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With no money for open space, New Jersey lawmakers advance long-term funding proposal

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TRENTON, New Jersey — A proposal that would ensure long-term funding for land preservation by redirecting a portion of existing tax collections advanced Monday after its first public hearing.

The latest plan to replenish the state's depleted open space preservation fund is to dedicate 6 percent of corporation business taxes to finance land and historic preservation for the next 30 years. Voter approval is required because the proposal changes the state constitution.

Sen. Bob Smith, a Democrat who chairs the Senate Environment Committee, put forth the proposal after other long-term funding ideas failed to gain traction. The most recent would have redirected a portion of sales tax revenues, but it was opposed by some lawmakers and environmentalists alike because of the potential to shortchange other worthwhile programs. Republican Sen. Kip Bateman is the co-sponsor of the new resolution.

The proposal would increase the percentage of corporation business taxes dedicated to funding environmental programs and would reallocate the existing 4 percent. Amendments may be inserted to satisfy concerns that park upkeep, water quality monitoring and pollution restoration aren't given short shrift by funding reallocations.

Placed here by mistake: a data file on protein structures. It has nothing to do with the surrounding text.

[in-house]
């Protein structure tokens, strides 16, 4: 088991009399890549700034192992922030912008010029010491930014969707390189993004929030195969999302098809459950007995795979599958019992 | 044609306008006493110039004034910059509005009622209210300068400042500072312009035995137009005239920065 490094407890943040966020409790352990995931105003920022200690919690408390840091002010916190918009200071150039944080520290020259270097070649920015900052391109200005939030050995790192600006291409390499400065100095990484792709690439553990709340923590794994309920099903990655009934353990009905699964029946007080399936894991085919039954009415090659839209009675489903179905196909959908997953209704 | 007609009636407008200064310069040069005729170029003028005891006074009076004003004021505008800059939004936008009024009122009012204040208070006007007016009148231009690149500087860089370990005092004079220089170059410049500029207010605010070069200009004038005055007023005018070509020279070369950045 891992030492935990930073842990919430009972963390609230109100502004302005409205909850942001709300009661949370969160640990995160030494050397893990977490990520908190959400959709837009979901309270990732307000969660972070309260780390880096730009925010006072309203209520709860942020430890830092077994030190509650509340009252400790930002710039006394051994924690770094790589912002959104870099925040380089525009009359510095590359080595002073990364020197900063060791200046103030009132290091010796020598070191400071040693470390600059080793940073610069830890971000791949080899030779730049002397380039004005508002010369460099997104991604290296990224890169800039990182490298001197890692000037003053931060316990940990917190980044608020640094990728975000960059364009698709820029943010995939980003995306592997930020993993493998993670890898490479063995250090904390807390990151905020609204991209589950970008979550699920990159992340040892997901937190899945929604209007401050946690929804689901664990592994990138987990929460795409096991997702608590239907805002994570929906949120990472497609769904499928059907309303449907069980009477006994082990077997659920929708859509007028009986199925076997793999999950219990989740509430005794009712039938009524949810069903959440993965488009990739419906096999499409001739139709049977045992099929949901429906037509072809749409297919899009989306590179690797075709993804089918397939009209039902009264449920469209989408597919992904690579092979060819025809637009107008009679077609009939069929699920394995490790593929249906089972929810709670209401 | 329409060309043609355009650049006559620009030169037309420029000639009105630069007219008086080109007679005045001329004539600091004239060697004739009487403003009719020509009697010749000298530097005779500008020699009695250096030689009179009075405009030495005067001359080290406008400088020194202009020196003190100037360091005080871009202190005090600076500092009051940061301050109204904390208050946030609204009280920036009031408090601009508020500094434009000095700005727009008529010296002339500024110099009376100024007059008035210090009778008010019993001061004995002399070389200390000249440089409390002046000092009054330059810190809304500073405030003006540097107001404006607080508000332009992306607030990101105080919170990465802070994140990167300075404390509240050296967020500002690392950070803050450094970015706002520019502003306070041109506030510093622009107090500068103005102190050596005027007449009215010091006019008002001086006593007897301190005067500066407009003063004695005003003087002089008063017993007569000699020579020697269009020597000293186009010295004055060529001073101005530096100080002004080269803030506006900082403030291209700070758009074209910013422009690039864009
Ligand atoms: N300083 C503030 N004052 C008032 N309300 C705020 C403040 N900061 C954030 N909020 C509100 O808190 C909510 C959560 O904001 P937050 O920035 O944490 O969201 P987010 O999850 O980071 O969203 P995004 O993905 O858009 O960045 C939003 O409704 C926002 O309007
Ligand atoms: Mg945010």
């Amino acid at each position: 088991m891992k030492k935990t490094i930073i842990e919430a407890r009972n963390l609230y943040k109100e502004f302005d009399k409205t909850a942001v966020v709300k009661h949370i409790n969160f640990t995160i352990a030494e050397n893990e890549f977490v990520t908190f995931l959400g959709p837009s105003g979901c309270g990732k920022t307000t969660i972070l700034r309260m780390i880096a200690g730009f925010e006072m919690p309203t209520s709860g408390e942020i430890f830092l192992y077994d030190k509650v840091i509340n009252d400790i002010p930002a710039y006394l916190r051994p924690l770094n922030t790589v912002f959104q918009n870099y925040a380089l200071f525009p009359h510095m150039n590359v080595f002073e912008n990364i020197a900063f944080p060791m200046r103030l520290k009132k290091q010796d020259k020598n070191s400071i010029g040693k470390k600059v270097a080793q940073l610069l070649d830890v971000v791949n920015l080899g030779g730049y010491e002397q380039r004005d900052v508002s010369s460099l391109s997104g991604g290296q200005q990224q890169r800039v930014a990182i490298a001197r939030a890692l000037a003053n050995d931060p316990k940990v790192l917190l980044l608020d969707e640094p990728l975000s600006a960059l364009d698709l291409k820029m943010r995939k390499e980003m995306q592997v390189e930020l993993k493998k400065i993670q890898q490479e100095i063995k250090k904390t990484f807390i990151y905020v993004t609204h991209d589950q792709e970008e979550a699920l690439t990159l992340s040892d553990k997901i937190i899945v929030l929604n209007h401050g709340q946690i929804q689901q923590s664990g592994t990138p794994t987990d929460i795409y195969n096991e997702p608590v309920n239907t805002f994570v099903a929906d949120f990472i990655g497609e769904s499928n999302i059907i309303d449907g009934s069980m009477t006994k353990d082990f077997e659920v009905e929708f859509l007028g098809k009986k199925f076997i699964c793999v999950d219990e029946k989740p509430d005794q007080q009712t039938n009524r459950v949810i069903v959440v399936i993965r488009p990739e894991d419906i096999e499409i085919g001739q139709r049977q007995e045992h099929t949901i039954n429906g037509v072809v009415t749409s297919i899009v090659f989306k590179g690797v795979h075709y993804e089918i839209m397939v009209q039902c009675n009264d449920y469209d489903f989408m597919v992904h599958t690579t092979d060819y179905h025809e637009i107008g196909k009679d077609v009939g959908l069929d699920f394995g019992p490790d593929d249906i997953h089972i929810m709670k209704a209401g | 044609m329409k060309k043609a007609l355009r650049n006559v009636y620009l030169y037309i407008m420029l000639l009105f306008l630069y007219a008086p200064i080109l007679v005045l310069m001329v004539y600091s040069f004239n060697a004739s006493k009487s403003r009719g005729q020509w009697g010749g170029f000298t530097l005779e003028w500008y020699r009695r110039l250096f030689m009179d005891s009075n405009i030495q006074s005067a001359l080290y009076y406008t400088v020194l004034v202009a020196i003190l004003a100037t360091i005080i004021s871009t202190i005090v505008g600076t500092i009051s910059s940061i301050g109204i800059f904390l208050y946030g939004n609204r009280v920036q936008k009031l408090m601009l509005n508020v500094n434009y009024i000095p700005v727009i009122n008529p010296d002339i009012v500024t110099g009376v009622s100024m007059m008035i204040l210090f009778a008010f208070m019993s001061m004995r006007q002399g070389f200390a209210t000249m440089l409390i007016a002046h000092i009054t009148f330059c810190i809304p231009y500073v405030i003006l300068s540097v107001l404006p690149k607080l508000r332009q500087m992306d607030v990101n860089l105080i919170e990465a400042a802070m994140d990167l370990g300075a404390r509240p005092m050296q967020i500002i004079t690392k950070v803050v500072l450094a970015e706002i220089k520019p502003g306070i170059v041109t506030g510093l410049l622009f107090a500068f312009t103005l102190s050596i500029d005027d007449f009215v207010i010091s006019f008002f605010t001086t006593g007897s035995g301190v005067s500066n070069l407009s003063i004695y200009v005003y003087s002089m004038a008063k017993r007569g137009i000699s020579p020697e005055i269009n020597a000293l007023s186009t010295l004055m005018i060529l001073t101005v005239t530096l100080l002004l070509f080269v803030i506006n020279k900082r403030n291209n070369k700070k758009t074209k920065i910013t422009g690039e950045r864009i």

The proposal would generate about $150 million a year through 2045.

Its next stop is the Senate Budget Committee. A similar resolution is pending introduction in the Assembly.

The sponsors hope to put it before voters in November. To do so, both houses of the Legislature must pass it by a three-fifths majority. The governor's signature is not required.

The open space preservation fund is out of money. Voters have consistently approved short-term borrowing while advocates have sought a long-term funding source.

The most recent voter-approved borrowing occurred in 2009.

A proposal to dedicate a portion of the sales tax failed in the Legislature last year. A water-tax proposal did not gain traction, and there appears to be no consensus for more borrowing.

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